Welcome to This Week In Compliance: GAN’s weekly news roundup, where we curate the latest stories on compliance and anti-corruption to keep you informed. This week, a former Glencore executive admits to bribery. Read the full story and more news below:
Former Glencore Executive Admits to Bribery:
Anthony Stimler, a former Glencore PLC trader, admitted to a large-scale bribery scheme in Nigeria. Stimler, who worked in the Nigeria office, violated the FCPA and conspired to launder money. According to the charges, Stimler orchestrated corrupt payments worth millions of dollars through intermediaries in exchange for contracts with Nigeria’s state-owned oil corporation. The bribes were funneled through the Swiss and U.S. financial systems. Glencore released a statement recognizing the plea, dismissing the conduct as ‘unacceptable’ and stating that it had bettered its compliance efforts since the incident.
U.K. Investigates Corrupt Mine Deals in DR Congo:
The U.K. Serious Fraud Office (SFO) announced an investigation into allegedly corrupt mining deals between the Democratic Republic of Congo (DRC) and several foreign companies between 2006 to 2011. According to the SFO’s investigators, foreign companies paid USD 360M in bribes to Congolese authorities. Israeli billionaire Dan Gertler is suspected of being part of the scheme, even though his name has not been disclosed but is referred to by the pseudonym ‘C.’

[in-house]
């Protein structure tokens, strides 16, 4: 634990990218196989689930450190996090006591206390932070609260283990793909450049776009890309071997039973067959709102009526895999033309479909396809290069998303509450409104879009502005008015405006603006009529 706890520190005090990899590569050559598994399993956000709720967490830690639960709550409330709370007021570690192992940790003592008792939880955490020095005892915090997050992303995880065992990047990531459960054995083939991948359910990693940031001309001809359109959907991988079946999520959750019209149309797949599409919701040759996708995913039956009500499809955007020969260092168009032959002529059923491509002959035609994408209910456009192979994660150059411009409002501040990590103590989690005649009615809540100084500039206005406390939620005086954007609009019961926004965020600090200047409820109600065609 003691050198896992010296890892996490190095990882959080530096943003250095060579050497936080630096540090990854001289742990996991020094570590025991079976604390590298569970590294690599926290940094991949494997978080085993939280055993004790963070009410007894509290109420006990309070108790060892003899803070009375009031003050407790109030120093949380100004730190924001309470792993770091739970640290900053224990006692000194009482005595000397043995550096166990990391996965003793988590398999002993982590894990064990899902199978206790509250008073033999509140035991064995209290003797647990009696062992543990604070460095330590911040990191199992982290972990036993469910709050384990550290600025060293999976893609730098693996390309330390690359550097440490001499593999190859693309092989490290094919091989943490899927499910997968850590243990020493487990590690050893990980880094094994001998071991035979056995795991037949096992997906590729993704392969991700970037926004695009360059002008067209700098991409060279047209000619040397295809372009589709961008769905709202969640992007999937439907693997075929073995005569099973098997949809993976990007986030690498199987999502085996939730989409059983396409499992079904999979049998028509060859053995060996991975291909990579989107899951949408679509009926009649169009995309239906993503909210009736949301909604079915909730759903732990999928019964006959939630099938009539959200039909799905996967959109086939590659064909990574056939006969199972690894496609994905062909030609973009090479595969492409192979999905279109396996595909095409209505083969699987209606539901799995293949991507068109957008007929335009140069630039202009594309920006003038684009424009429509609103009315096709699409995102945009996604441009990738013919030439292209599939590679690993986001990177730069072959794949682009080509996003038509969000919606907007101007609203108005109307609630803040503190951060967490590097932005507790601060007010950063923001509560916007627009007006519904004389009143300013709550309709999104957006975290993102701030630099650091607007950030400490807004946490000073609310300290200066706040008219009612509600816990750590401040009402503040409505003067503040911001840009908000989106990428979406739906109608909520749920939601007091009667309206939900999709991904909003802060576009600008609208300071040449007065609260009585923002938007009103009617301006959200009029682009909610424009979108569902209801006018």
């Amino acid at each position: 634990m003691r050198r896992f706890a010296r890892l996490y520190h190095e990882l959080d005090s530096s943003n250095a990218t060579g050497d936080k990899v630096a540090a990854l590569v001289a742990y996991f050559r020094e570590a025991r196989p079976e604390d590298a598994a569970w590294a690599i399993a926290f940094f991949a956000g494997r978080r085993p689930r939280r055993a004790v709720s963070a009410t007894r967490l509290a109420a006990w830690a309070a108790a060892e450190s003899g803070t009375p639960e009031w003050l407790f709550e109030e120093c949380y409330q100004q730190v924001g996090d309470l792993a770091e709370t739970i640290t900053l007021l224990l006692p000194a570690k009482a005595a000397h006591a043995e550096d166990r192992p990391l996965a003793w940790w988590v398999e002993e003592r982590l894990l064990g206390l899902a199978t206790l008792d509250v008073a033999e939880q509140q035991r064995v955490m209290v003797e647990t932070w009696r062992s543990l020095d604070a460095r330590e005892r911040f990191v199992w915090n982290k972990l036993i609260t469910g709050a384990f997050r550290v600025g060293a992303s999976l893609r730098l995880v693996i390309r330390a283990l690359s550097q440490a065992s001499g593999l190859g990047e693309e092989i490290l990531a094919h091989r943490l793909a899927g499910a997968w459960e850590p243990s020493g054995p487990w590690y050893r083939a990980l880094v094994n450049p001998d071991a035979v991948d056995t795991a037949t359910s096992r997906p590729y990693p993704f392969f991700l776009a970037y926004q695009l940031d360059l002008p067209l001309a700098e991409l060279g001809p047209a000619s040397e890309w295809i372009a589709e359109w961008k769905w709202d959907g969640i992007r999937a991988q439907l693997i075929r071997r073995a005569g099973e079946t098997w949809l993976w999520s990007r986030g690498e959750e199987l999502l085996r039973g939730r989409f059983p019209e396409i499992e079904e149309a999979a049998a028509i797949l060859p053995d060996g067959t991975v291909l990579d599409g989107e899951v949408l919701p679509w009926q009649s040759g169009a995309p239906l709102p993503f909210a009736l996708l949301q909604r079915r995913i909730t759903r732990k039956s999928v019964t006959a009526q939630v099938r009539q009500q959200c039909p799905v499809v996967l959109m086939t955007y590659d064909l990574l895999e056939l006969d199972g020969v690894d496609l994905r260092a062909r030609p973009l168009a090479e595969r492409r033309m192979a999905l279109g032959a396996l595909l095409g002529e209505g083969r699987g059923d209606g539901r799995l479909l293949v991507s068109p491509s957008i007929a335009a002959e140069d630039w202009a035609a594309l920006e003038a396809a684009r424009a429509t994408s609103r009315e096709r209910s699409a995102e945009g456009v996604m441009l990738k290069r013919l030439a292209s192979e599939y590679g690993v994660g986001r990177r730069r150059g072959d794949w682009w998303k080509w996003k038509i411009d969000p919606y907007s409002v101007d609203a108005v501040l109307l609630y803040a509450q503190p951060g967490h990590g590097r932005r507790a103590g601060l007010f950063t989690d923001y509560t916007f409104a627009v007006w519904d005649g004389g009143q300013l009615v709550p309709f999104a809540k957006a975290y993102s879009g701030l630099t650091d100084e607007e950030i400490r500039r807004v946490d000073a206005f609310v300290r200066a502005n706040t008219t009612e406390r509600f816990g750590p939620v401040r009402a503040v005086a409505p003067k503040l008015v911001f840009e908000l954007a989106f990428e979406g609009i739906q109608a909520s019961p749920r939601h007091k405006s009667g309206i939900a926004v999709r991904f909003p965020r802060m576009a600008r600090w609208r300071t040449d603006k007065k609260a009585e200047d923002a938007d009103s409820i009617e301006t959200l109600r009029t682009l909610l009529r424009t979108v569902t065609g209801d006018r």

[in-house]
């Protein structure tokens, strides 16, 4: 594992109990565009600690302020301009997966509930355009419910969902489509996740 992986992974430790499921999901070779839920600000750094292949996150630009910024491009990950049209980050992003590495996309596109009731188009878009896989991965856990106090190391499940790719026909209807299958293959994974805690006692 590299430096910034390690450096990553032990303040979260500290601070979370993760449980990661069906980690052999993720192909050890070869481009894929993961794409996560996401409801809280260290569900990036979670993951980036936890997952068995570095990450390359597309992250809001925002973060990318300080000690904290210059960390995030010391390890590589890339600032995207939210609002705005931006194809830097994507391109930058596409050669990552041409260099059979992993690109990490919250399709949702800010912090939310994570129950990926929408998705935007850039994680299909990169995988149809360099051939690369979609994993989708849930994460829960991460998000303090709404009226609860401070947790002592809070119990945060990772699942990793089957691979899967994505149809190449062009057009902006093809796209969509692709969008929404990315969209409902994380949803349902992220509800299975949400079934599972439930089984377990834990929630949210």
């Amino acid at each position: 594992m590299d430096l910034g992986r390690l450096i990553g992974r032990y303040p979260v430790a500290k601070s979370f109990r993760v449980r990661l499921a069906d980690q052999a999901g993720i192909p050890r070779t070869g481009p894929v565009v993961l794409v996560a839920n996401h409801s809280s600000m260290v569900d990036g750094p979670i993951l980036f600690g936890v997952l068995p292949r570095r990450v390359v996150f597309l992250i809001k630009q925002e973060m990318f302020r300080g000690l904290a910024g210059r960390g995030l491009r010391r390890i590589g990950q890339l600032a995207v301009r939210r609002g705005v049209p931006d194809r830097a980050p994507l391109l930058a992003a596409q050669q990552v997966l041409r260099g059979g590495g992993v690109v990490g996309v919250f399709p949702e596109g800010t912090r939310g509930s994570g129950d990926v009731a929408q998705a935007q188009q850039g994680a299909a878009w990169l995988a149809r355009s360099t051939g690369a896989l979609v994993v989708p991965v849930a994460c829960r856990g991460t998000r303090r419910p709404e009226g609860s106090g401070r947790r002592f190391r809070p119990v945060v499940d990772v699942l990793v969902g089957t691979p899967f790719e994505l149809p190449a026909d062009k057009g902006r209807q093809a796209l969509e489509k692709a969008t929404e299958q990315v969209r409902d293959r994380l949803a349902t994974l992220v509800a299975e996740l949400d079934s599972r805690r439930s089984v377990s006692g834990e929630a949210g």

Ohio Energy Company Settles Corruption Case for USD 230M:
Ohio-based energy company FirstEnergy settled bribery charges with the Department of Justice for USD 230M. According to the charges, the company paid USD 60M to an NGO called Generation Now, which was used to funnel resources to politicians and lobbyists to pass legislation that would bail out two of the company’s power plants. The company reached a deferred prosecution agreement in which it committed to ramping up its compliance procedures and increasing the transparency of the company’s payments to public officials. The company also admitted to using ‘dark money groups’ to hide the corruption web.
TSB Pays USD 3.85M for AML Failures:
Scotland-based TSB Bank agreed to pay USD 3.85M after admitting it failed to comply with anti-money laundering regulations policed by Scotland’s Reserve Bank. TSB was issued an official warning of potential AML violations five years ago. According to the settlement, TSB lacked internal controls and procedures and failed to conduct proper risk assessments.
Guatemala’s Top Anti-Corruption Prosecutor Flees Country:
Juan Francisco Sandoval, the former head of Guatemala’s Commission Against Impunity, was fired and left to El Salvador to ‘protect his life’. Guatemala’s Commission Against Impunity was instituted to operate in collaboration with the UN’s International Commission Against Impunity, which left the country in 2019. Human Rights Watch and other international human rights organizations expressed disapproval of the Attorney General’s decision to fire Sandoval, who had championed many important corruption investigations in the country.
Vatican Starts Corruption Trial:
The Vatican began a new corruption trial accusing several high-ranking religious figures of corruption. Cardinal Angelo Becciu, who was the chief of staff in the Vatican state, faces financial crime charges. Ten other defendants face charges of corruption, fraud, embezzlement, and abuse of office. Pope Francis fired Angelo Becciu in 2020 after he was involved in another corruption scandal.